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A time for change
By Chris Lawton
So the new season is well under way. Managers have already been sacked, clubs are getting worried about relegation and English teams are still losing in Europe. It all sounds a bit familiar. The top of the Premiership, after Sheffield Wednesday's surprising start, has a familiar look to it already. Who would bet against the trophy going to Old Trafford, Anfield or St James Park. In the other divisions there is again little change. The early season hopefuls are starting to get into gear with the top and the bottom clubs staying fairly fixed from now until May when it is all made official.

For three valiantly battling sides the dreaded drop from the Premiership into first division obscurity. For three valiantly battling sides the stardom and riches of the Premiership will be waiting. That paradise of a division where full houses are a certainty and a host of foreign stars knocking on your door to play in arguably the world's top division.

But the system needs to change. The top five clubs, along with S*Y, now control football. The FA has sold out to sponsorship and TV deals are driving the sport into an elitist select group. Because of this system the top five clubs take more of the money...the very clubs that need it the least. It is time for change. Brighton, and many other clubs, will die if there is no change. The system needs an overhaul and the sooner the better.

Firstly the FA and the Football League need to put their feet down. They need to tell S*Y where to go and to stop messing around with the fixture lists. All matches should be played on a Saturday afternoon except for one to played Saturday night at 8 pm. Midweek matches should then be played on a Tuesday or a Wednesday. If the players are complaining about fixture pile up this should remove it.

The little clubs of this world are suffering. The top clubs need to get their act together. They need to stop demanding so much of the cake and an inverse system should be introduced. The top club should receive the least money the bottom the most. A system similar to the draft system in American Football. The big clubs wouldn't go for this because ultimately it would produce a more even selection of teams breaking their power grip. All the TV money should be pooled for all 94 clubs and split up with Brighton receiving the most, Liverpool the least - as things stand at the moment.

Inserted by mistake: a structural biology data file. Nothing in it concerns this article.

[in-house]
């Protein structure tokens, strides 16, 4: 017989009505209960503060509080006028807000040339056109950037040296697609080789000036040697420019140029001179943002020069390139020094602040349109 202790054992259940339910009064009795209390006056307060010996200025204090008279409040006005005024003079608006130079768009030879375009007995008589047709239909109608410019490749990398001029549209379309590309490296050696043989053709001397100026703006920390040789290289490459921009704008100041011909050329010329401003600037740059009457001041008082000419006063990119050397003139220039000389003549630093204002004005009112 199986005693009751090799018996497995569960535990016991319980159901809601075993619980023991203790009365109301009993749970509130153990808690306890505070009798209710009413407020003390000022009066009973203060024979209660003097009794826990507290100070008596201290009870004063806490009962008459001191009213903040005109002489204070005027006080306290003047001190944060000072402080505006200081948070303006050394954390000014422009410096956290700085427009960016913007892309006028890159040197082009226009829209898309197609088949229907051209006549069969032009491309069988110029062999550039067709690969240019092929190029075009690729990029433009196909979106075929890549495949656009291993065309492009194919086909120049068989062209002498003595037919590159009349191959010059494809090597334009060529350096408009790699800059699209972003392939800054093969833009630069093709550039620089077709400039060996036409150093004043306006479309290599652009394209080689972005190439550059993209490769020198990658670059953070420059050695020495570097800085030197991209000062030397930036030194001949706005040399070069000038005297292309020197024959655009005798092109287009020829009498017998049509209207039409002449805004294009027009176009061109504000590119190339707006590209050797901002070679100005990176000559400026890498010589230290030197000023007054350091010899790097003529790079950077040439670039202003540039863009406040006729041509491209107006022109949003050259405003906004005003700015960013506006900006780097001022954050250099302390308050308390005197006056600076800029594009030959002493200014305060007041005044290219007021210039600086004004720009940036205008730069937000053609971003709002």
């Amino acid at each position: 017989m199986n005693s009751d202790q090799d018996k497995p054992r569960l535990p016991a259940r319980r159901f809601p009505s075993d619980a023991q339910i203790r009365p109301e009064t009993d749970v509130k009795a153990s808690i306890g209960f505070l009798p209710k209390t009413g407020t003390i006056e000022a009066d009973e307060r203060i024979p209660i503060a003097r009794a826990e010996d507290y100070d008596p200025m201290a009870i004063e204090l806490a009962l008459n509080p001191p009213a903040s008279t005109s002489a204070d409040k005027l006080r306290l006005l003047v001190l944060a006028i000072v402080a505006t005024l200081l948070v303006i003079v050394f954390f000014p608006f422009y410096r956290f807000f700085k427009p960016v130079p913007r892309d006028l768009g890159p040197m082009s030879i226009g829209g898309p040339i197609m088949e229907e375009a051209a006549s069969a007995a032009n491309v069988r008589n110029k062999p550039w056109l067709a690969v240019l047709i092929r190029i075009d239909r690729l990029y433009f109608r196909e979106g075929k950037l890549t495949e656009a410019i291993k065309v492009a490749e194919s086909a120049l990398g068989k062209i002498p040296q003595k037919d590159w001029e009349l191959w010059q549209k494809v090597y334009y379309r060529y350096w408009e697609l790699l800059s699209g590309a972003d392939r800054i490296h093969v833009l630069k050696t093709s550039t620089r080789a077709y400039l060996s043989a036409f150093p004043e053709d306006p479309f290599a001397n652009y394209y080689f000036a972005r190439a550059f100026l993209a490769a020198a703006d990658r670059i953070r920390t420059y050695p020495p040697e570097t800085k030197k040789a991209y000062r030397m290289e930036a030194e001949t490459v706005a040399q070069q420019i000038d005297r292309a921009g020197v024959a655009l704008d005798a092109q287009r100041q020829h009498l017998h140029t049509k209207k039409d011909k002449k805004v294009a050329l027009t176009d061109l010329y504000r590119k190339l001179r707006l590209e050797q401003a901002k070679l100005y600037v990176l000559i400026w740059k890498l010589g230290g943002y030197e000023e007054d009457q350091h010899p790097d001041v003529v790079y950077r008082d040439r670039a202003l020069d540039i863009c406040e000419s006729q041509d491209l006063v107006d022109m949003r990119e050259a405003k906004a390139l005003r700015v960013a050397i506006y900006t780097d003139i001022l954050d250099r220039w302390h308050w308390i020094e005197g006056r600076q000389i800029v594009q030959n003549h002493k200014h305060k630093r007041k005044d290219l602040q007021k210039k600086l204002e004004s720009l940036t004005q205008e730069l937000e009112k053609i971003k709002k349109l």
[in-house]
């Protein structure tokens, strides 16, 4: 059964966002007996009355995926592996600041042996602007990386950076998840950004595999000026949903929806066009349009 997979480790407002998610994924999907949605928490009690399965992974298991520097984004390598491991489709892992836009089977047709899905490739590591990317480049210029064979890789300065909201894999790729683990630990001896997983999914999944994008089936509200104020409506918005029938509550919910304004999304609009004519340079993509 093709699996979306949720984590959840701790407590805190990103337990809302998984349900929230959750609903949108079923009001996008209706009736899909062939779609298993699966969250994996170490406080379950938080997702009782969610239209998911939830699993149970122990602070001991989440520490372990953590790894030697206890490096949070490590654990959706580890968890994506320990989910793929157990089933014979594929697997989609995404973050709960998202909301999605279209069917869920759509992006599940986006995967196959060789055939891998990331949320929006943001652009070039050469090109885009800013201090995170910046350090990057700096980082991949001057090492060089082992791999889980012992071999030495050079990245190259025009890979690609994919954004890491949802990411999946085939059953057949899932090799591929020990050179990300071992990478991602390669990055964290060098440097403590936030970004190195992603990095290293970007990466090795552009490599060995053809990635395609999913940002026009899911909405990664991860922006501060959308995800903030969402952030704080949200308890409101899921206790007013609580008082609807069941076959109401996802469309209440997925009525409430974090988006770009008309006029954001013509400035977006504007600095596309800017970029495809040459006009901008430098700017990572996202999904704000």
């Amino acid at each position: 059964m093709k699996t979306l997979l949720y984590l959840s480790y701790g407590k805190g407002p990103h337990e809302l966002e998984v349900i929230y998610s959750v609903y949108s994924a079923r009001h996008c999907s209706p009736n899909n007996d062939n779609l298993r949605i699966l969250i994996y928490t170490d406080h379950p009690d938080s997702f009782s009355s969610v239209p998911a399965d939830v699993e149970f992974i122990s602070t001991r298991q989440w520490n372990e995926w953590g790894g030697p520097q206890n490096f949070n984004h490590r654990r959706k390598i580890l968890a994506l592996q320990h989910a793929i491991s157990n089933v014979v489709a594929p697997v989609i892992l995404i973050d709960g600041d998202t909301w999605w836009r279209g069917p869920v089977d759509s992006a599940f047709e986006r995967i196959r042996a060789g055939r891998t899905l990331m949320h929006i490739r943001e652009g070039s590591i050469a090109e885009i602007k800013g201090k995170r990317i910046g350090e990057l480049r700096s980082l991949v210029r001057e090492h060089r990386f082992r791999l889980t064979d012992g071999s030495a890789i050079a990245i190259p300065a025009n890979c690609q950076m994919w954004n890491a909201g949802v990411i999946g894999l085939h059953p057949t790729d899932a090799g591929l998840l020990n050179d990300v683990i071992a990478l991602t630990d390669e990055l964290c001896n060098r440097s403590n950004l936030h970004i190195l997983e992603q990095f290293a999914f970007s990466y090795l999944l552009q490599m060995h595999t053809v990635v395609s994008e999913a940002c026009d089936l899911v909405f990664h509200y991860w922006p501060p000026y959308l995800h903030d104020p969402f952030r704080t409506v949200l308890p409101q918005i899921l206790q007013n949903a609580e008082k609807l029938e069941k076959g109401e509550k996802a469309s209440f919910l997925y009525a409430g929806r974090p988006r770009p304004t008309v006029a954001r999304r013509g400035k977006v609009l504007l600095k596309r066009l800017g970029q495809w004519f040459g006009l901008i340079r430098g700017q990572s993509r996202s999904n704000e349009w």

We also need to change the staff. Too much of the game as a whole is run as a buisness. The aim of the game is no longer to entertain but to make money. In effect when you go to a game you are paying money to a club to watch 11 people try and make money for that club. In the past football was an entertainment, now it is a business. The reason for this is too many club chairmen are after money from clubs and the FA staff to out of touch to realise. It has to change. A football club is an investment, yes - but not one to make money out of.

So there we are - a simple three point approach. Not perfect by any means but an attempt to redress the balance. An attempt to make the system fairer and to give the little clubs a chance. So I say well done York. Despite all the money in the top division little clubs can still cause an upset. However, for that very reason the big clubs will spend more and demand more money to stop it happening again. It is a corrupt system that funds the rich clubs and brings suffering to the little clubs and their thousands of loyal supporters.

So come a sunny afternoon in May a big club will be crowned champions. Not necessarily because their tactics were any better, nor their skill level but ultimately they spent their vast sums of money on eleven talented individuals. If they are lucky, for all their teamwork, Brighton and Hove Albion will still be a football club.